This thesis examines the dramatic changes that have taken place in fibre substitution
trends in China's rapidly growing textile industry. It presents a systematic analysis of a
wide range of factors that may have affected textile mills' choice of fibre inputs. The
empirical study is greatly faciUtated by a survey of Chinese textile manufacturers
conducted by the author in 1992.
Mills' demand for fibres is derived from domestic and foreign demand for textile
and clothing products. The...[Show more] thesis uses both descriptive and statistical tools to define the
fibre substitution path at end-use level as the Chinese economy grows. It is shown that
demand for wool products, especially in the textile and clothing markets, is highly
responsive to income growth, and that the changes that have taken place in the fibre
composition of exported products conform closely with the relative strength of
comparative advantage developed by China since the adoption of an open door policy.
Technological change affects fibre substitution mainly through diffusion.
Application of the standard logistic diffusion model to data on aggregate wool and
cotton shares indicates that chemical fibres have already gained most of their potential
market share in the wool sector, while cotton may be subject to tougher competition
from synthetics in the years ahead.
Once the impact of technological diffusion loses its momentum, price competition
becomes important, especially as Chinese firms have indeed become more profit- and
market-oriented as a resuh of economic reform. With behavioural change in state firms,
the development of fibre markets and the hardening of firms' budget constraint,
neoclassical demand models can be applied to the measurement of price responsiveness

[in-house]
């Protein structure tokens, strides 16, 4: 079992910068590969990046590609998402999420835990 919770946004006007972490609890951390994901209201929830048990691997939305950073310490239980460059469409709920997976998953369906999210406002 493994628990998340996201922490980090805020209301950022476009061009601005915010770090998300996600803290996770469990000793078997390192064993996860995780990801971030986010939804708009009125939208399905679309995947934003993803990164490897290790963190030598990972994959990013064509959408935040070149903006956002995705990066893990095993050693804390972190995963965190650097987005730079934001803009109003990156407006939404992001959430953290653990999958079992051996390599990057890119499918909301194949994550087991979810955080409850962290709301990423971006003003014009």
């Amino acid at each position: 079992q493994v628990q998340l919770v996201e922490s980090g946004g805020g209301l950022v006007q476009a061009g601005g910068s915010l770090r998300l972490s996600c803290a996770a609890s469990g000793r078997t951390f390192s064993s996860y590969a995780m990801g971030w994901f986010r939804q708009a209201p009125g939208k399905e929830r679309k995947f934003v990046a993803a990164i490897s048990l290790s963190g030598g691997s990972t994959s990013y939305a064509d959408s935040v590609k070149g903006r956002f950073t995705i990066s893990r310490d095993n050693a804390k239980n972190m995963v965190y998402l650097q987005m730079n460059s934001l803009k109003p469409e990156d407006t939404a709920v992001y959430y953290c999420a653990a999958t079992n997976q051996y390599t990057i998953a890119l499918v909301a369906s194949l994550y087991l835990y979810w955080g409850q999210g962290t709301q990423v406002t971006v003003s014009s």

and competition between fibres in the Chinese textile industry.
A dynamic translog cost model is applied to mills' consumpfion data to analyse
price-induced fibre substitution in the Chinese wool textile industry. The results indicate
that mills' demand for wool is responsive to a change in prices. The price elasticity of
demand for wool is found to be -0.2 in the short run, but higher in the long run (-0.52).
There is also heavy price compefition between wool and chemical fibres, with cross-price elasticity of demand for chemical fibres estimated at 0.53 in the short run and 1.37 in the
Attention is also given to the impact of policy on fibre demand and substitution.
The focus is on the fibre self-sufficiency policy, from which many other policies are
derived. Analysis has shown that fibre self-sufficiency inevitably falls as an economy
grows in the case of a resource-poor and/or densely populated country such as China.
The faster decline in China's wool than cotton self-sufficiency increased the
government's determination to impose a fibre substitution policy on the wool textile
industry, thereby contributing to a heavier substitution of chemical fibres into wool than
cotton. The study also shows that the relative importance of various trade and foreign
exchange restrictions has varied over time and that wool has bome the brunt of these
In an attempt to gain a fuller understanding of fibre substitution in the Chinese
textile industry, the dissertation takes a further step: identifying all the factors that could
possibly be considered influential in manufacturers' choice of fibres. This is achieved
mainly through a survey of selected Chinese textile manufacturers. Although some of the
survey results merely confirm previous empirical findings, others provide fresh
information of value to foreign supplying countries.
Some important strategic implications can be drawn from the study for fibre
supplying countries, and especially for Austraha as a major wool supplier. Both
challenges and opportunities exist. If appropriate action is taken at this critical time, it
may be possible for wool to realise its market potential in China.
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